Proposed law to revoke anti-discrimination policies

Supporters and opposition express thoughts as the Capitol

The West Virginia House of Delegates recommitted a bill to committee Friday that will nullify and override all local government protections of certain citizens.

House Bill 2881, the Intrastate Commerce Improvement Act, will cancel out local government’s anti-discriminatory policies and allow the state’s code to overrule policies of city governments.

West Virginia code lists protections of persons without regard to race, religion, disability, sex, blindness, age, ancestry, color or national origin. The code does not include protections for members of the lesbian, gay, bisexual and transgender community.

The bipartisan bill is composed of eight sponsors: five Republicans and three Democrats including Delegate Rupert Phillips, D-Logan.

“As a southern West Virginia Democrat, I respect the views and beliefs of all citizens regardless if we agree or not,” Phillips said. “We need to ensure and protect the religious freedoms of all citizens and we must take the necessary steps to curtail arbitrary disputes and outside lawsuits when these freedoms are compromised.”

Huntington Mayor Steve Williams, who governs one of the five communities with anti-discriminatory policies, said the bill would intrude on and obstruct all equality progressions made in Huntington.

“Citizens in our community who are gay, lesbian, bisexual, or transgender have every right to expect that they can sip from the fountain of community participation,” Williams said. “That is our determination. It has no effect on any other community.”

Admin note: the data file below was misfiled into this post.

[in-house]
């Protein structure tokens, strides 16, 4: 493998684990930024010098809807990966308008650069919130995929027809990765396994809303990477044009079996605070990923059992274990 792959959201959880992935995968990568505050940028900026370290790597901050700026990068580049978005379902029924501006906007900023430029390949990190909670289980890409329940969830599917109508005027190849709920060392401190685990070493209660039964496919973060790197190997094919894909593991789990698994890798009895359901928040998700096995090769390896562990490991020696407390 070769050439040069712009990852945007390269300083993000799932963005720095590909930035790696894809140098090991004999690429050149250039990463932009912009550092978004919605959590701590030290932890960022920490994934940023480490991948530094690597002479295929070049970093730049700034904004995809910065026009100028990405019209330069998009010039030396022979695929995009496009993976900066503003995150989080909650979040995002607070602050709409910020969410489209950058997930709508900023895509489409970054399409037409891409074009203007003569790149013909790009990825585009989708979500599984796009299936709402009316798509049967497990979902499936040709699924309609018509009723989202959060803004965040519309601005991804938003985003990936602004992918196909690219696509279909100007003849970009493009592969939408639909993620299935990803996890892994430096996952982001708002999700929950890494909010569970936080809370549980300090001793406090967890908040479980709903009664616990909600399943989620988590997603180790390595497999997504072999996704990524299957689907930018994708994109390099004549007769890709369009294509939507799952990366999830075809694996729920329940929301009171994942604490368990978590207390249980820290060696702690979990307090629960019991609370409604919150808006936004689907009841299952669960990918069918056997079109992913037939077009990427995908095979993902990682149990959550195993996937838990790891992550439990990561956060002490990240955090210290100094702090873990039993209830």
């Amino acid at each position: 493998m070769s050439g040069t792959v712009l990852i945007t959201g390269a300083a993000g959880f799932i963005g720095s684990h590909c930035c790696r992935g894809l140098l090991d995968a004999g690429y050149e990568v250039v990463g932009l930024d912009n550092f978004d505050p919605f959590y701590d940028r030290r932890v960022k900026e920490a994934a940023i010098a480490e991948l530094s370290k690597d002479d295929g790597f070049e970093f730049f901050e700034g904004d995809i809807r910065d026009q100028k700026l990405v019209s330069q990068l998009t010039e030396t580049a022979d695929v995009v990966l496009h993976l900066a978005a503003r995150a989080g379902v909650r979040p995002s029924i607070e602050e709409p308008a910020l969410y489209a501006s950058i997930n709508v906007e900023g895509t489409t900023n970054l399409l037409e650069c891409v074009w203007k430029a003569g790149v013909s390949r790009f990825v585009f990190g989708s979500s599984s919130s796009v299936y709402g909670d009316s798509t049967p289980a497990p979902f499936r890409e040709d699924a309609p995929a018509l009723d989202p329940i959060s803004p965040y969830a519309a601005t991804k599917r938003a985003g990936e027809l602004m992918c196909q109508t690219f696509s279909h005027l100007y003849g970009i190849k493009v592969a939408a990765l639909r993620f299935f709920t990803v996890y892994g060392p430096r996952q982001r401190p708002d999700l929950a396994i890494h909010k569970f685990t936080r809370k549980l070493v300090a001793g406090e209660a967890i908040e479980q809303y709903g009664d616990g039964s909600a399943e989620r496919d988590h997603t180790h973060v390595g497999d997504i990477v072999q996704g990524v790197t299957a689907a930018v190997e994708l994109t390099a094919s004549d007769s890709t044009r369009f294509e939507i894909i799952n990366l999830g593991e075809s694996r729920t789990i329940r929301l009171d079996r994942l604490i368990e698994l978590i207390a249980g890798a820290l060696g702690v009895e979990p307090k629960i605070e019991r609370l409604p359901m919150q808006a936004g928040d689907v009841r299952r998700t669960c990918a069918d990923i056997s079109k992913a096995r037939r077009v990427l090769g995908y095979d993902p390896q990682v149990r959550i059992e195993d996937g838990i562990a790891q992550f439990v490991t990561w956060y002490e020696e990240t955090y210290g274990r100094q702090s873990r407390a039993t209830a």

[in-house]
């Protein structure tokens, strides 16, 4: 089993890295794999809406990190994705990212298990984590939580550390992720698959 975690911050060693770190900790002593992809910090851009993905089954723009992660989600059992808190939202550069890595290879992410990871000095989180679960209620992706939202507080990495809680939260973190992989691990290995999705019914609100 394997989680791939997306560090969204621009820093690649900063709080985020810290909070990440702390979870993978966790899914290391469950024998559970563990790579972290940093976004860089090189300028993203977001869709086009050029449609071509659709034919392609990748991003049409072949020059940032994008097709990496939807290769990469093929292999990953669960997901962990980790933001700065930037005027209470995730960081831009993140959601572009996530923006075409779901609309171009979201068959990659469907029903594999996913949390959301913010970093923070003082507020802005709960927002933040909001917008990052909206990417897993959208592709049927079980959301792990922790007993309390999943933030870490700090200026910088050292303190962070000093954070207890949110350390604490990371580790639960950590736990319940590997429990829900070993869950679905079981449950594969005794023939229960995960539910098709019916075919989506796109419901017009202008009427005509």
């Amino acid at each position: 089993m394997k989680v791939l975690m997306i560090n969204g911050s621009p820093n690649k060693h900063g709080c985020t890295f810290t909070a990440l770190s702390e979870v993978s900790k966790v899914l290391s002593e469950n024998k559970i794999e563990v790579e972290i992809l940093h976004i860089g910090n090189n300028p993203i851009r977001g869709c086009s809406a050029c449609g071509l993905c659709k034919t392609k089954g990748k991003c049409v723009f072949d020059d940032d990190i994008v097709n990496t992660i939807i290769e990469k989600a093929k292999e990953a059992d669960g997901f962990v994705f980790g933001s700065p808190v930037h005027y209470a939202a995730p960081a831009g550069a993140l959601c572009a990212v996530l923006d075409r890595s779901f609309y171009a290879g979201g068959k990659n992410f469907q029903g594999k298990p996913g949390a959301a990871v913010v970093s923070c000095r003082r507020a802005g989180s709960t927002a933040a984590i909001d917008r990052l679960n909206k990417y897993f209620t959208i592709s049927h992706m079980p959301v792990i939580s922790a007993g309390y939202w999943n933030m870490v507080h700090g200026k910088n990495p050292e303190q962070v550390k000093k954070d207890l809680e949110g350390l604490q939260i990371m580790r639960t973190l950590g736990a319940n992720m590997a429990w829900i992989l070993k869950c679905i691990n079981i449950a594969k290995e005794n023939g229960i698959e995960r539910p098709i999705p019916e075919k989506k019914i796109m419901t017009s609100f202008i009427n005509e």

Andrew Schneider, executive director of Fairness West Virginia, said the bill, if passed, will be a step backwards from reaching total equality in the state.

“It would take democracy out of the hands of local town and city councils where democracy exists in its purest form and override the will of the people who want to pass ordinances and laws that ban discrimination against their LGBT citizens,” Schneider said.

Schneider said the invalidation of city and local government policies would also prevent business and economic growth for the state.

“We do not need to turn the clock back, and this bill would turn the clock back,” Schneider said. “This bill would be a terrible black mark on West Virginia’s reputation and would deter businesses from locating here.”

HB 2881 was recommitted to government organization upon first reading with no further actions scheduled at this time.

Lexi Browning can be contacted at [email protected].